When asked if you need a car in Luxembourg, a member answered, "The bus/train system in Luxembourg is very robust and they are continually investing in it. The trains are mostly for people commuting from the suburbs. So if you are living in the city and your husband is working in the city, the trains will probably not be of much use to you. But the buses are very easy, run often and use a quite modern system for fare payment. So I think if you are trying to get by without a car, you will have no problems there. Having said that, a car can be very nice for making trips to other parts of Luxembourg. If you are moving here and have never lived here before, you might want to do some exploring from time to time. And a car would be ideal for that. Also, things like groceries, shopping, etc. are made much easier with a car. If your primary concern is your husband getting to/fro work, you won't need a car. If you are thinking more generally, I would recommend it. I forgot to mention that the city has a very, very good bike share system called Veloh! You pay a monthly fee. And get the right to check-out/check-in bikes from several stations located all over the city. This might be another option for getting around. And more related to your question, they are introducing a car sharing program. I don't know when it will start. But I do know that they've been talking about it for some time and the program will start soon. This will allow you to pay a monthly fee and then give you the right to make use of a car whenever you need it. "
"Parking is quite easy in Luxembourg. I'm not sure of your nationality or home town. But I come from Washington, DC. And unlike DC, there is a realistic parking strategy here in Luxembourg. Within the city center, there are many underground parking garages strategically located about the city. And there are even electronic signs located strategically throughout the city to tell you how many spaces are available in each nearby garage. So instead of driving around in circles looking for a parking space on the street (which are also readily available in the less congested parts of town), you can go directly to a garage, enter and pay on your way out. I don't know the exact rates. But generally speaking, you'll be able to park for several hours for a few euros. One thing that is not realistic here in Luxembourg is the size of the parking spaces. The average car here in Europe has grown over the years. But the size of the parking spaces has not. They are very narrow. So large cars are at a disadvantage when parking in public spaces (unless they have been built in the last 10 years). So unless you want the challenge of parking in these tiny parking spaces or the dings in your car of people banging their car doors into it, I would go with an average or smaller size car (should you decide to go that route)," advised another expat.
9. Things for Families to Do in Luxembourg
An expat parent in Luxembourg explained, "Luxembourg is focused on the family. The city is small, so easy to navigate and get your bearings quickly. It is very safe compared to other cities in Europe, the US and the world-winning the safest city award last year. There is a focus on family and family time. Going on vacation means your entire family goes on vacation. There are very few vacation weeks where the kids have projects to do or things to hand in upon their return. Sports, if they are interested, can be through the school or club level. Practices are perhaps 2-3x a week which I find refreshing! The movie theater shows a lot different kinds of movies including those in English, but subtitles are added. Moving to a new country with a different language is challenging, but it united us as a family as we had to rely on each other. Also, because of the school times and sporting activities right after school, we had our evenings and weekends free (mostly) to do things together as a family. Something we struggled with in the US."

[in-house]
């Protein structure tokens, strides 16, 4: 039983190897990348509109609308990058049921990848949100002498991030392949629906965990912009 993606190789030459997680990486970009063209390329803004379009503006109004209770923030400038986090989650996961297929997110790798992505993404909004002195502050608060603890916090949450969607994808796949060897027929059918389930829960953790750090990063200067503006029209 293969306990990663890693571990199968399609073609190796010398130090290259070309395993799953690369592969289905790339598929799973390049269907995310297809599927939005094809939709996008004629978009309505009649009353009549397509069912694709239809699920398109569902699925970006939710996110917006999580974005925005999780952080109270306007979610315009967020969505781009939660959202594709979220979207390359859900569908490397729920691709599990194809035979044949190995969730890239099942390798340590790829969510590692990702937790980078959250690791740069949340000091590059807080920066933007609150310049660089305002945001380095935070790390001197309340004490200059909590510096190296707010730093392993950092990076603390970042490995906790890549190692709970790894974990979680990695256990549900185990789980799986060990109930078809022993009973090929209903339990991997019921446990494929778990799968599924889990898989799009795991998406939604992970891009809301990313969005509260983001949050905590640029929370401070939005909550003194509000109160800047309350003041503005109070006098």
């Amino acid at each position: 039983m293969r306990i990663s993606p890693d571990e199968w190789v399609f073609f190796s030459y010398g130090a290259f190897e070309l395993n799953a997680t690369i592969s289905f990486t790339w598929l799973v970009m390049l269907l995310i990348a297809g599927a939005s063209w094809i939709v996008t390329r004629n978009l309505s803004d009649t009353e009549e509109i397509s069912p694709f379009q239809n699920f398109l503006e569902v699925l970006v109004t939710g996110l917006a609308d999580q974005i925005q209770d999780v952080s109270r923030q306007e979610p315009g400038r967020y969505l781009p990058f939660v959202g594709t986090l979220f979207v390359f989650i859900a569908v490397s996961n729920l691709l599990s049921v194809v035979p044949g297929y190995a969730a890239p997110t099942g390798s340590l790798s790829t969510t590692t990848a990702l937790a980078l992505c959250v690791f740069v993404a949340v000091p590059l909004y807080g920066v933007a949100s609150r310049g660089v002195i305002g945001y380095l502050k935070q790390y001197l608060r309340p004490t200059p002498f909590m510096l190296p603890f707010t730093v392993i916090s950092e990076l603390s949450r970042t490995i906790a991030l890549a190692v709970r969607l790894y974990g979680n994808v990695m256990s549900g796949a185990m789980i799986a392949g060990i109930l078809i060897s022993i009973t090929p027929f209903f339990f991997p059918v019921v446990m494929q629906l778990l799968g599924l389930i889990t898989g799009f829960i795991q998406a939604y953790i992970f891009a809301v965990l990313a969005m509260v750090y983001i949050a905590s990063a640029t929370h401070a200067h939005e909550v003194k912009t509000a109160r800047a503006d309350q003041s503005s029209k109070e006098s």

10. Finding a Home
"I wish I'd known that to find a rental house, the athome.lu site is the place to start, but you have to contact all the rental agents individually - each agent is limited to the properties registered with their company. Not like in the US where any agent can access a property to show it. Also, you can often send a request and nobody will call you back! You have to be persistent. Agents will try to tell you "No, this is not what you want..." or they will tell you there is a problem with a property (if it not in their listing, they will try to steer you toward ones that they want to get off their books.) So drive around and find a neighborhood you are comfortable with, and do your research on athome.lu, and be very clear with your criteria of must-haves," explained on expat in Luxembourg.
"I wished we could have known and truly understood better was how challenging it was going to be to find a place to live. It's difficult to look at places when most of it occurs during the business day and then to wait up to 3 months before taking possession of it. It's not like the US where we had evenings and weekends to look at places," said an expat in Luxembourg.